The Army Chief General J.J. Singh has said that the ISI and elements of the Pakistani Army are pushing terrorists into India. The General's revelation is no scoop. But it is alarming in the context in which it was made. Over the last fortnight there was a three fold increase in infiltration bids across the Line of Control. The Army'slatest intelligence assessment puts the number of infiltrations in April at 700 a three fold increase fron 2006 when 270 terrorists managed to cross over during the same month.
This sudden spurt has come as a surprise to defence analysts. The UPA has been particularly touchy on attacking terrorism and exposing Pakistan. It has for long believed on a soft line on terror and exuberance on Pakistan as the bed rock of its security strategy. But that has not paid. It seems, the resultant lull and lethargy have come handy for the terrorists to regroup and renew their anti-India efforts more effectively.
The Manmohan Singh regime is a victim of its own ineptitude. India has been stressing the Pakistani involvement in the unrest in Kashmir at various international platforms. But in a sudden somersault Manmohan Singh declared Pakistan a victim rather than a promoter of terrorism. This was followed by the now discredited joint anti-terror mechanism (ATM) which only helped Pakistan carry out its nefarious anti-India plot.
Though India had exchanged vital information after the Mumbai serial blasts and the Samjhouta Express blasts India did not get any response from the other side. The ATM is in place since November last but there has been little progress in flushing out terrorists ensconced in ISI run camps across the border.
India had put on the table credible evidence of Pakistani involvement in the terror plots in Delhi, Varanasi and Mysore thus saying that the success of the joint anti-terror mechanism will depend on Islamabad'swillingness to address Indian concerns. But this has not moved Pakistan.
Reports say that terrorism has become a profession. It used to be said that illiterate, unemployed youths were lured into commiting ghastly acts in their zest for jehad. But it is neither poverty or illiteracy but the prospect of luxurious life and astronomical reward that have come to make this crime a lucrative profession. Now like smuggling, decoity and drug trafficking terrorism has become a profession of educated, easy going, tech savvy modern day marauders.
In the last sixteen years of terrorism in Kashmir over 40,000 people have lost their lives, the centre has told the Supreme Court the other day. Of them 13,000 were civilians, 4,000 were security personnel. It further said that 170 temples were damaged in Kashmir during this period. In this background the purely political approach of the centre to reduce the security forces in the Valley to keep the pro-terror outfits in good humour is a cynical misadventure.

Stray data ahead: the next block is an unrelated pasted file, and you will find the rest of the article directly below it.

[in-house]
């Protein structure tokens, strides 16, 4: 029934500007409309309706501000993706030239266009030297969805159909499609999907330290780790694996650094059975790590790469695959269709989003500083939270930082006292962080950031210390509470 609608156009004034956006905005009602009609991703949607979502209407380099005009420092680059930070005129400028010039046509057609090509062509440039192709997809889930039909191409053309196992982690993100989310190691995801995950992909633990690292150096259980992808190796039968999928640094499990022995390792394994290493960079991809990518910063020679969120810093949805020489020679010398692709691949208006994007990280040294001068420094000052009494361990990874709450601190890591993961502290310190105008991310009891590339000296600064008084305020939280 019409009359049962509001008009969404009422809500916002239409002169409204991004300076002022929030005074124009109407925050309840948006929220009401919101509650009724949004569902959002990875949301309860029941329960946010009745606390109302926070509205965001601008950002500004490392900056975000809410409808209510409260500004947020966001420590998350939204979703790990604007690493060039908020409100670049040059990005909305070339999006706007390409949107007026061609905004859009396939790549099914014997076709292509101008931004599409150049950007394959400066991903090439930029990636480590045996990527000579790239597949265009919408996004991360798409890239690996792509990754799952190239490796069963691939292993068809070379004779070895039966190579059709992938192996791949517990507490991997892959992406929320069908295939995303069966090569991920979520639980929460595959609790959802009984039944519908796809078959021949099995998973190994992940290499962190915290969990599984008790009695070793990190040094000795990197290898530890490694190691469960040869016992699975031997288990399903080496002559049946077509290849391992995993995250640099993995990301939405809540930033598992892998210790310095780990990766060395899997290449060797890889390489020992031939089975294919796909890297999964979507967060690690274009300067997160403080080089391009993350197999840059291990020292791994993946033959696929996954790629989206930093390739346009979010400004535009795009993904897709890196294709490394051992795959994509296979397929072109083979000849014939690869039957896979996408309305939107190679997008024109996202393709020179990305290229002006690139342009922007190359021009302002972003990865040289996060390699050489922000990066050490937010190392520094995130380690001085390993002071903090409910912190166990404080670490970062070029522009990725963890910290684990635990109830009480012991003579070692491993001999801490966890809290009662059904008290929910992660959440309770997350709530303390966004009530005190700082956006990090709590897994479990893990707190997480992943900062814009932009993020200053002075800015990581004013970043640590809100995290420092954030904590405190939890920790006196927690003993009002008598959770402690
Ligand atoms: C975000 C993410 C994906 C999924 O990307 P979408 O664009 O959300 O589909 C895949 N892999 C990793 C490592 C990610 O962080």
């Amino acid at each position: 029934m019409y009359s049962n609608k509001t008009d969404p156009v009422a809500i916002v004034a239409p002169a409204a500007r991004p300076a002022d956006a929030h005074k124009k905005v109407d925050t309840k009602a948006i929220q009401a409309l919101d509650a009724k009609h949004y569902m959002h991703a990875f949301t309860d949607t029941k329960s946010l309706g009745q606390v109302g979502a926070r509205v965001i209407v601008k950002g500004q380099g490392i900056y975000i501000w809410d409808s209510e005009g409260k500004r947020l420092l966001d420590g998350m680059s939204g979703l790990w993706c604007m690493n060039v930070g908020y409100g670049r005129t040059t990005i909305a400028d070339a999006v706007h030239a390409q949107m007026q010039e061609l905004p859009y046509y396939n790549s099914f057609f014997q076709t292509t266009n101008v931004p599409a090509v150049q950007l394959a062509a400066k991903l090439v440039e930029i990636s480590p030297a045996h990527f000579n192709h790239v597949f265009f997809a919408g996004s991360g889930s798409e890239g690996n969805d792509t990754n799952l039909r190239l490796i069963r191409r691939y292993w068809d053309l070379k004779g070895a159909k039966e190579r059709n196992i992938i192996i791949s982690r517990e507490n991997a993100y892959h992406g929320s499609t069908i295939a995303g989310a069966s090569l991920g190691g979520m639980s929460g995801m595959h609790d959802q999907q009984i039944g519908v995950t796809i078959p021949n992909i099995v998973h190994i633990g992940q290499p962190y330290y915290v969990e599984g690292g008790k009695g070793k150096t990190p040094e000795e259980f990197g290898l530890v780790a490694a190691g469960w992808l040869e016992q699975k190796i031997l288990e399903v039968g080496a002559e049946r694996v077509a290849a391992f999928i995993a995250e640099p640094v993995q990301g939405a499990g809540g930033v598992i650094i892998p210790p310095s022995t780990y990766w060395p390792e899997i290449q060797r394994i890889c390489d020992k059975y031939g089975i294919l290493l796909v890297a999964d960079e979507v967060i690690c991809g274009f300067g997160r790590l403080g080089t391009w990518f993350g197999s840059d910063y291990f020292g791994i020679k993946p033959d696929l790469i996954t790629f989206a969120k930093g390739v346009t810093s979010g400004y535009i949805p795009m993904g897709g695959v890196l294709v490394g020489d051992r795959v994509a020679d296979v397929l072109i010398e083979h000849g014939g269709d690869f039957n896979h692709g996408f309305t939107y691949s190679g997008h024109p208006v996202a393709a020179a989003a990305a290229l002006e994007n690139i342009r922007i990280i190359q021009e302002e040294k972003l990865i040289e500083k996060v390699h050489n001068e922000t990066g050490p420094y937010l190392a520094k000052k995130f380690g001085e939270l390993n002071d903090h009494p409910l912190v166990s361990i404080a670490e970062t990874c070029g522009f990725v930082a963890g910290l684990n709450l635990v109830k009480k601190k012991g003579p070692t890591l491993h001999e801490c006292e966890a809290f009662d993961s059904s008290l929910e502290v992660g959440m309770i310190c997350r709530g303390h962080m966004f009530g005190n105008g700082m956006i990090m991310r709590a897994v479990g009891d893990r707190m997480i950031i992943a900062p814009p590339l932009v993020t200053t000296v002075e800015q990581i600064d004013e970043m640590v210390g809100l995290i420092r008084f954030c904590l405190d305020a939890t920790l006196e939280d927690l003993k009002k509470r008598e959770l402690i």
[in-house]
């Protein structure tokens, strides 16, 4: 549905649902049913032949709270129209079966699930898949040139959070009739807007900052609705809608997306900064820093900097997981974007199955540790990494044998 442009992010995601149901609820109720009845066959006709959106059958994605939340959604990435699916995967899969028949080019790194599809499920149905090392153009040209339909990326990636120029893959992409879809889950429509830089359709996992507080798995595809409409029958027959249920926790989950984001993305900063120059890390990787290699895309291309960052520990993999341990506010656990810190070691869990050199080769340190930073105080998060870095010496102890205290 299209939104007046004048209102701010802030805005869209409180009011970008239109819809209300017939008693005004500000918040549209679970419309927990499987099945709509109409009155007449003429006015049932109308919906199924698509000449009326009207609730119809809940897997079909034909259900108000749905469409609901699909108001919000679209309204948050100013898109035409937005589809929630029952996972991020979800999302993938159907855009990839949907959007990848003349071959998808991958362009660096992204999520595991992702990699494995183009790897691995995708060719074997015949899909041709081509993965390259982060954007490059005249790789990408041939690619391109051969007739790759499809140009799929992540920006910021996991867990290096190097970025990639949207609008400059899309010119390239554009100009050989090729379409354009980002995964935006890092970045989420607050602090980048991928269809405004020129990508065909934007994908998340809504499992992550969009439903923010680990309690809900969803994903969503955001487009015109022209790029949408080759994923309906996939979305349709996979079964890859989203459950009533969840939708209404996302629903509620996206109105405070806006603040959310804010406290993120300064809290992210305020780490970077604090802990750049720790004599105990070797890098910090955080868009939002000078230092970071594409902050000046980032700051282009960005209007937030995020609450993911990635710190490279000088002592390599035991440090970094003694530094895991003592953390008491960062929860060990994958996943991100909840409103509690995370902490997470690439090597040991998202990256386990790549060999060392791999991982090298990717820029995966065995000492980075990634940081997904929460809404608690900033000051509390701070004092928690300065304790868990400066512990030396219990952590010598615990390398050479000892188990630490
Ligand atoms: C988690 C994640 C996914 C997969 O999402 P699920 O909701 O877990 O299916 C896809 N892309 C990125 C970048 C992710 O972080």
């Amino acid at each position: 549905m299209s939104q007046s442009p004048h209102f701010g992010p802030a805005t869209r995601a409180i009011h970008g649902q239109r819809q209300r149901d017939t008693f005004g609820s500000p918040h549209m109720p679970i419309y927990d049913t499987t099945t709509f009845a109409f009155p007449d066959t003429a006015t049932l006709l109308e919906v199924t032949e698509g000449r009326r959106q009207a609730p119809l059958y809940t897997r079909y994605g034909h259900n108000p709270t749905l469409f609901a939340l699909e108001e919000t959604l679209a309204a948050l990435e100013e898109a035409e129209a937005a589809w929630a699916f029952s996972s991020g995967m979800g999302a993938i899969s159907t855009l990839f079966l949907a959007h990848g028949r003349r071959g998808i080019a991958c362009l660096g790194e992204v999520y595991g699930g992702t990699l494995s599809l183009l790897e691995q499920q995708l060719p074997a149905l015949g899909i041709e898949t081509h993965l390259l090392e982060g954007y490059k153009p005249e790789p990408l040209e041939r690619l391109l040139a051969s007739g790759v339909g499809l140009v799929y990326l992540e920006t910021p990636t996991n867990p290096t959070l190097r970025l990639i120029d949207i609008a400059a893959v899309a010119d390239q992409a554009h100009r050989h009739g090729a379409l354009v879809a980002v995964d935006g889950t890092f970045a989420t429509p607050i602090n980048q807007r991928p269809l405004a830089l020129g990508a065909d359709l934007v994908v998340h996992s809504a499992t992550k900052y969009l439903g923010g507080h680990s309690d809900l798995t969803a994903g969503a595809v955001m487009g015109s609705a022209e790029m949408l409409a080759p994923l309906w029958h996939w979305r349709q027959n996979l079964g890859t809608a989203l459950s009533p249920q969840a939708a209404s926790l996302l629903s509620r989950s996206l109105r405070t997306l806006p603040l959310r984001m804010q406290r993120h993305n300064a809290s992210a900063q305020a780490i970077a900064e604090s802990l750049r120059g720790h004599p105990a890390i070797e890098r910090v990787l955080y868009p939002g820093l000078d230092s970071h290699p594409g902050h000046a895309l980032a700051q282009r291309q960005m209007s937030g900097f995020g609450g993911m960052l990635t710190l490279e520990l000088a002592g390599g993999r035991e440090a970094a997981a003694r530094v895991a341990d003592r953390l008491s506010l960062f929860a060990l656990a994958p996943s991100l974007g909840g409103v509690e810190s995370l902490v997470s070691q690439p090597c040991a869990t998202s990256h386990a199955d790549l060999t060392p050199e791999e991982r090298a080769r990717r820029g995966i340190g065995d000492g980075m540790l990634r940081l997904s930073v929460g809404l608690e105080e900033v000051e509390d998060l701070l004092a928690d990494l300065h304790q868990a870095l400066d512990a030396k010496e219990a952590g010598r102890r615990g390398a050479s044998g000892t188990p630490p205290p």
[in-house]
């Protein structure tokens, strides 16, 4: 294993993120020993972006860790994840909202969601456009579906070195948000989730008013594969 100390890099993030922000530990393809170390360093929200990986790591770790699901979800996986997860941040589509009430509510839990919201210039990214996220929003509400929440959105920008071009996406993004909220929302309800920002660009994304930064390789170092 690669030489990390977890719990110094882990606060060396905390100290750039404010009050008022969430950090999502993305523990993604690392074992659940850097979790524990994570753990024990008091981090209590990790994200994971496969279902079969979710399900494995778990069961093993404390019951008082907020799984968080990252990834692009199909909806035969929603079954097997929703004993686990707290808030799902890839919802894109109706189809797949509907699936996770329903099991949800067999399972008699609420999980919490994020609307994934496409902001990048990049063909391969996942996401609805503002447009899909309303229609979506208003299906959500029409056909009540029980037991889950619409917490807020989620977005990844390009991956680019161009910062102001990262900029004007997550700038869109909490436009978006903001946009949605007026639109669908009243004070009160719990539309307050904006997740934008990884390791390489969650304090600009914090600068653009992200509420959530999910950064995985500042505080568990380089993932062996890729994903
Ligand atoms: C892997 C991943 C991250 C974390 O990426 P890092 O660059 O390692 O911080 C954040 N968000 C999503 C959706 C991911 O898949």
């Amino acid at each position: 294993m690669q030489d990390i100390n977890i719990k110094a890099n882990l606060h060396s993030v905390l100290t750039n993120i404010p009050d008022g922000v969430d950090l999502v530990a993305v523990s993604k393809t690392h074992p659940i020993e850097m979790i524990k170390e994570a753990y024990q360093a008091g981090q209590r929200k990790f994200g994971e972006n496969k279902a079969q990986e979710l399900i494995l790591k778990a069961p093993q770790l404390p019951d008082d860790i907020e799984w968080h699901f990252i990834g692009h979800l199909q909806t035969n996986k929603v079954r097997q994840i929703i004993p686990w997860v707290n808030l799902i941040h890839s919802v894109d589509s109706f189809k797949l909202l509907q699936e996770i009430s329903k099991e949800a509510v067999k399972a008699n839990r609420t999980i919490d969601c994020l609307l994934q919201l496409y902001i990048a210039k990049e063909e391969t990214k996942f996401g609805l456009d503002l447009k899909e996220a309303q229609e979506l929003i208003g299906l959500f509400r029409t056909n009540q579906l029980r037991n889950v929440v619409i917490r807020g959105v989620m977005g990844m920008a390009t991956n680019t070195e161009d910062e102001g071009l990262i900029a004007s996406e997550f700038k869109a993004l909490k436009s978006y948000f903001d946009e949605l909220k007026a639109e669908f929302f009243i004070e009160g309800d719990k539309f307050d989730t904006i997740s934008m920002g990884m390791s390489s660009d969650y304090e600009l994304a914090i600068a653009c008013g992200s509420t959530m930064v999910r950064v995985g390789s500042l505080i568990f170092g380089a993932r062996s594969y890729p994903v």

A PIL filed by the All Kashmiri Samaj highlighting the plight of the Hindus forced to leave the state due to terrorism is in the Supreme Court. The centre has given out the above information in its affidavit before the court.
What we have to consider is that the whole phenomenon of terrorism in the valley is a proxy war and it has to be tackled as such. Pussy footing on this clear case of territorial subversion is a dangerous dereliction of national commitment. An accompanying report in this paper on page 5 shows how the population in Kashmir has doubled in the last two decades because of influx from across the border. This has happened despite the migration of over five lakh Hindus from the vally to other parts of the country.
These are the sinus of the subversive activity in Kashmir. The situation can go out of hand any time the enemy chooses. This alien population is a varitable powder keg. It can explode tearing apart the fragile fabric of the state.
During the recent Asian Security Summit in Singapore India'sdefence minister A.K. Antony had accused Pakistan of supporting cross border terrorism and asked that country to deliver on its promise of not supporting terrorism from its territory.
Such good deed is too much to expect of Pakistan if India'sexperience of the past six decade is any guide.